Mundelein teen gets into Goodman program
Mundelein high school junior Rylee Freeman plays Prince Escalus during last week’s showing of Romeo and Juliet. Freeman was accepted into the Cindy Bandle Young Critics Program at the Goodman Theatre in Chicago. | Rick Kambic~Sun-Times Media
Updated: November 22, 2012 8:42AM
MUNDELEIN — She has not been cast into leading roles, but her influence is always strong when Mundelein High School produces a play.
Junior Rylee Freeman has been in charge of building the stages for most of her two years in the theatre, and her creativity allows actors to better portray a story.
As one of 25 girls accepted into the Goodman Theatre’s Cindy Bandle Young Critics Program, Freeman will learn how her overall opinions can be used in the media to make or break a production.
The program is for female high school students and includes one-on-one mentoring twice a month at the theatre, in Chicago, by professional journalists.
Each student gets tickets to nine of this season’s 11 shows, as well as opportunities to go back stage for interviews.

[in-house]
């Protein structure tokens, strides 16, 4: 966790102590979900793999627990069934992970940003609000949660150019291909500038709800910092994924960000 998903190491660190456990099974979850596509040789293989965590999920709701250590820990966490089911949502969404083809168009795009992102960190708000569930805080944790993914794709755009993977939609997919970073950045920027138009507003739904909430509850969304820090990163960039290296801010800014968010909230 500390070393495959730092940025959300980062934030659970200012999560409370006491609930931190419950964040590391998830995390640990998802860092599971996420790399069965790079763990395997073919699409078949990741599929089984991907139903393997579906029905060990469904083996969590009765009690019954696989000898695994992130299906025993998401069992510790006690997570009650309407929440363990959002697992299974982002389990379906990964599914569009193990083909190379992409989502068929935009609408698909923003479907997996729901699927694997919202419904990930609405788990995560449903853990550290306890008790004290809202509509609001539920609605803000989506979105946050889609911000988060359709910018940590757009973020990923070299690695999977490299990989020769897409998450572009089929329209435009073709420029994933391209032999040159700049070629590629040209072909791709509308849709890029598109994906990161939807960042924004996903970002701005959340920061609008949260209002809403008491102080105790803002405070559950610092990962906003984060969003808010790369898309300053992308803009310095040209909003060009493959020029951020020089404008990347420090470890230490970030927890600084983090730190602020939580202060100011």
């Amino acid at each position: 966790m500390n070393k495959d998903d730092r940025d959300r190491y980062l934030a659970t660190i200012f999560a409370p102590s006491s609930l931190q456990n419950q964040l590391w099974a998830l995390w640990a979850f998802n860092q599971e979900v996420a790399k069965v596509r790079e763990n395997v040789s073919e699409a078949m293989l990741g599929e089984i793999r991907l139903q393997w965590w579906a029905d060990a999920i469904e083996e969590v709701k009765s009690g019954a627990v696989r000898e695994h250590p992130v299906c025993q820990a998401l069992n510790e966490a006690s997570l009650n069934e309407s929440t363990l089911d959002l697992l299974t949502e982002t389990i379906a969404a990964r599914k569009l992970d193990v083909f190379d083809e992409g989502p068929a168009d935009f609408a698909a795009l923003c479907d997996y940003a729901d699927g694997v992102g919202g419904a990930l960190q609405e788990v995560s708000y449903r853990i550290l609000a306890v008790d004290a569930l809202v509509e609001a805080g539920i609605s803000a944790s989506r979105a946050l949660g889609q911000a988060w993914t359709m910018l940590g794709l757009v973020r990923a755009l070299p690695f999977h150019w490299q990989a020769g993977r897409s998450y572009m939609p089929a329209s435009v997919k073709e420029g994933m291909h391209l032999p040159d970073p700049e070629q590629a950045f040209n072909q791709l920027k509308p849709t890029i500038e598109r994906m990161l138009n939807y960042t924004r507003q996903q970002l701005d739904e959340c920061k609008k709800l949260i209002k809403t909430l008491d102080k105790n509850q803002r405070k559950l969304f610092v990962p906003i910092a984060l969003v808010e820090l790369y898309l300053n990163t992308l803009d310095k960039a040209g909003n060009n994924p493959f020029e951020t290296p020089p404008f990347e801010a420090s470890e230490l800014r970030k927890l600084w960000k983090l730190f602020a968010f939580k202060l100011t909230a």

After Freeman writes a critique, her mentor will provide feedback and help revise the article. Each student will get at least one review posted on the theatre’s website.
Theatre teacher Jonathon Meier said Freeman is a perfect fit because her passion is more for writing than acting.
“It takes a unique kid to be in the Goodman program,” said Meier, who also directs the school plays. “You can’t be a theatre kid learning to write. You have to be a writer who has an open mind and a knack for the details.”
As Freeman submitted assignments for theatre class last year, Meier became more and more convinced of her qualifications.
“I usually have to give kids a minimum page length on writing assignments,” Meier said. “For her, I have to give a maximum number of pages.”
As she browses colleges to apply to next year, Freeman plans to one day write a novel and seeks schools with high writing expectations. Her interest is in fantasy and paranormal romance.
“In both theater and writing, you can really become a whole other person for an extended period of time,” Freeman said.
Willa Taylor, director of education and community engagement at the Goodman Theatre, said the Young Critics program fits all types of writers.
“This is for young adults who have something to say. We hope the experience teaches girls that any time they speak, either verbally or written, they can be persuasive,” Taylor said.